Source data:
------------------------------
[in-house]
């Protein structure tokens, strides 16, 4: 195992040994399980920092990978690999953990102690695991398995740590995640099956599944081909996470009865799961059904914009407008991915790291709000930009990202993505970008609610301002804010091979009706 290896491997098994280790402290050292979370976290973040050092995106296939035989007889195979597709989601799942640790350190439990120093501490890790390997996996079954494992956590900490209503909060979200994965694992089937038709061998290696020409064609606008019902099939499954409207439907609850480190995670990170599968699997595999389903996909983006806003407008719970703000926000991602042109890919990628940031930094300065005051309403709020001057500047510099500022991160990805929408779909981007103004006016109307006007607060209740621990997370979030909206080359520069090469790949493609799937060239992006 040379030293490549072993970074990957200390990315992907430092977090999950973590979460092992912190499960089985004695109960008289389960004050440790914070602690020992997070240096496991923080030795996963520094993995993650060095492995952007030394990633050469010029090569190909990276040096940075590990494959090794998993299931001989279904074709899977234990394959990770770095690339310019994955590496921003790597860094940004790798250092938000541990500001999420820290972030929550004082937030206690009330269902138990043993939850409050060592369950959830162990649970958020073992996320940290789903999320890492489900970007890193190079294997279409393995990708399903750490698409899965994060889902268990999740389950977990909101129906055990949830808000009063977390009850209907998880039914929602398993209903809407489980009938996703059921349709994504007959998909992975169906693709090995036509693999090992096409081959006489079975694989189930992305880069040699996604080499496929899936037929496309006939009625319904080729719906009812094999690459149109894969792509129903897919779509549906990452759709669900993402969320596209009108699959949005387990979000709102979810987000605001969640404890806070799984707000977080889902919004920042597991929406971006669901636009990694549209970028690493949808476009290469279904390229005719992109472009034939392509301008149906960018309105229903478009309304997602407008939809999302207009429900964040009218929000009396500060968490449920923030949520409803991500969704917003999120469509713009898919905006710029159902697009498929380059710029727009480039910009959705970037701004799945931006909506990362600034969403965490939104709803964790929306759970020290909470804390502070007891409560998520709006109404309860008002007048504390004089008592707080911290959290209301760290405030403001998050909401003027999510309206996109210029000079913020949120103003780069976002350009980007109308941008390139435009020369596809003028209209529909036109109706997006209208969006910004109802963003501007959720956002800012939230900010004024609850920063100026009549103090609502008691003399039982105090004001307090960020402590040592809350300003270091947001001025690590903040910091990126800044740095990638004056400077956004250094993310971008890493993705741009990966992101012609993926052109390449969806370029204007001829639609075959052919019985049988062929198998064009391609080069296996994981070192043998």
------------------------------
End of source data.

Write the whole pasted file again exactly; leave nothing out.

[in-house]
């Protein structure tokens, strides 16, 4: 195992040994399980920092990978690999953990102690695991398995740590995640099956599944081909996470009865799961059904914009407008991915790291709000930009990202993505970008609610301002804010091979009706 290896491997098994280790402290050292979370976290973040050092995106296939035989007889195979597709989601799942640790350190439990120093501490890790390997996996079954494992956590900490209503909060979200994965694992089937038709061998290696020409064609606008019902099939499954409207439907609850480190995670990170599968699997595999389903996909983006806003407008719970703000926000991602042109890919990628940031930094300065005051309403709020001057500047510099500022991160990805929408779909981007103004006016109307006007607060209740621990997370979030909206080359520069090469790949493609799937060239992006 040379030293490549072993970074990957200390990315992907430092977090999950973590979460092992912190499960089985004695109960008289389960004050440790914070602690020992997070240096496991923080030795996963520094993995993650060095492995952007030394990633050469010029090569190909990276040096940075590990494959090794998993299931001989279904074709899977234990394959990770770095690339310019994955590496921003790597860094940004790798250092938000541990500001999420820290972030929550004082937030206690009330269902138990043993939850409050060592369950959830162990649970958020073992996320940290789903999320890492489900970007890193190079294997279409393995990708399903750490698409899965994060889902268990999740389950977990909101129906055990949830808000009063977390009850209907998880039914929602398993209903809407489980009938996703059921349709994504007959998909992975169906693709090995036509693999090992096409081959006489079975694989189930992305880069040699996604080499496929899936037929496309006939009625319904080729719906009812094999690459149109894969792509129903897919779509549906990452759709669900993402969320596209009108699959949005387990979000709102979810987000605001969640404890806070799984707000977080889902919004920042597991929406971006669901636009990694549209970028690493949808476009290469279904390229005719992109472009034939392509301008149906960018309105229903478009309304997602407008939809999302207009429900964040009218929000009396500060968490449920923030949520409803991500969704917003999120469509713009898919905006710029159902697009498929380059710029727009480039910009959705970037701004799945931006909506990362600034969403965490939104709803964790929306759970020290909470804390502070007891409560998520709006109404309860008002007048504390004089008592707080911290959290209301760290405030403001998050909401003027999510309206996109210029000079913020949120103003780069976002350009980007109308941008390139435009020369596809003028209209529909036109109706997006209208969006910004109802963003501007959720956002800012939230900010004024609850920063100026009549103090609502008691003399039982105090004001307090960020402590040592809350300003270091947001001025690590903040910091990126800044740095990638004056400077956004250094993310971008890493993705741009990966992101012609993926052109390449969806370029204007001829639609075959052919019985049988062929198998064009391609080069296996994981070192043998």